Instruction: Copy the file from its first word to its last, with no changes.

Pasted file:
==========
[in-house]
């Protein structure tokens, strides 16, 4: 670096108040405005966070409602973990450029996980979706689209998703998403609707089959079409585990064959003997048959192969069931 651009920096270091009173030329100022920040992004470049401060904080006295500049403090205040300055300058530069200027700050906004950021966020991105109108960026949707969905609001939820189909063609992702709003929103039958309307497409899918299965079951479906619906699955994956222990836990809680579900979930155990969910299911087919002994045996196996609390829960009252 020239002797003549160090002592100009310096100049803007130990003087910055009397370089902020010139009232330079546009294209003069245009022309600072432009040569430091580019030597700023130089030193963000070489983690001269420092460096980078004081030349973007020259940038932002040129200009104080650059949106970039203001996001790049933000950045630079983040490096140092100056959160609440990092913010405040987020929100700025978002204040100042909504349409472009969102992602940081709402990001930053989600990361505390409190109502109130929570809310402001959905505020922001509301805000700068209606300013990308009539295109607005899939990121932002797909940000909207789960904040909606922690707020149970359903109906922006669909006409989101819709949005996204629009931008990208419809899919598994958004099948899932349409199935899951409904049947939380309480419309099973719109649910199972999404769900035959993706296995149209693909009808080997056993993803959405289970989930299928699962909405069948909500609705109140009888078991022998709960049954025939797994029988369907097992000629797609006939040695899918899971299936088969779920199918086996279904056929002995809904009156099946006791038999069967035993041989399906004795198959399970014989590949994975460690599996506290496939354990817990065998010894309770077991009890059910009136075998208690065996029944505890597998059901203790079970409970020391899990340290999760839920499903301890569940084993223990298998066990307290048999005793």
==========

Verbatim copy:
[in-house]
């Protein structure tokens, strides 16, 4: 670096108040405005966070409602973990450029996980979706689209998703998403609707089959079409585990064959003997048959192969069931 651009920096270091009173030329100022920040992004470049401060904080006295500049403090205040300055300058530069200027700050906004950021966020991105109108960026949707969905609001939820189909063609992702709003929103039958309307497409899918299965079951479906619906699955994956222990836990809680579900979930155990969910299911087919002994045996196996609390829960009252 020239002797003549160090002592100009310096100049803007130990003087910055009397370089902020010139009232330079546009294209003069245009022309600072432009040569430091580019030597700023130089030193963000070489983690001269420092460096980078004081030349973007020259940038932002040129200009104080650059949106970039203001996001790049933000950045630079983040490096140092100056959160609440990092913010405040987020929100700025978002204040100042909504349409472009969102992602940081709402990001930053989600990361505390409190109502109130929570809310402001959905505020922001509301805000700068209606300013990308009539295109607005899939990121932002797909940000909207789960904040909606922690707020149970359903109906922006669909006409989101819709949005996204629009931008990208419809899919598994958004099948899932349409199935899951409904049947939380309480419309099973719109649910199972999404769900035959993706296995149209693909009808080997056993993803959405289970989930299928699962909405069948909500609705109140009888078991022998709960049954025939797994029988369907097992000629797609006939040695899918899971299936088969779920199918086996279904056929002995809904009156099946006791038999069967035993041989399906004795198959399970014989590949994975460690599996506290496939354990817990065998010894309770077991009890059910009136075998208690065996029944505890597998059901203790079970409970020391899990340290999760839920499903301890569940084993223990298998066990307290048999005793």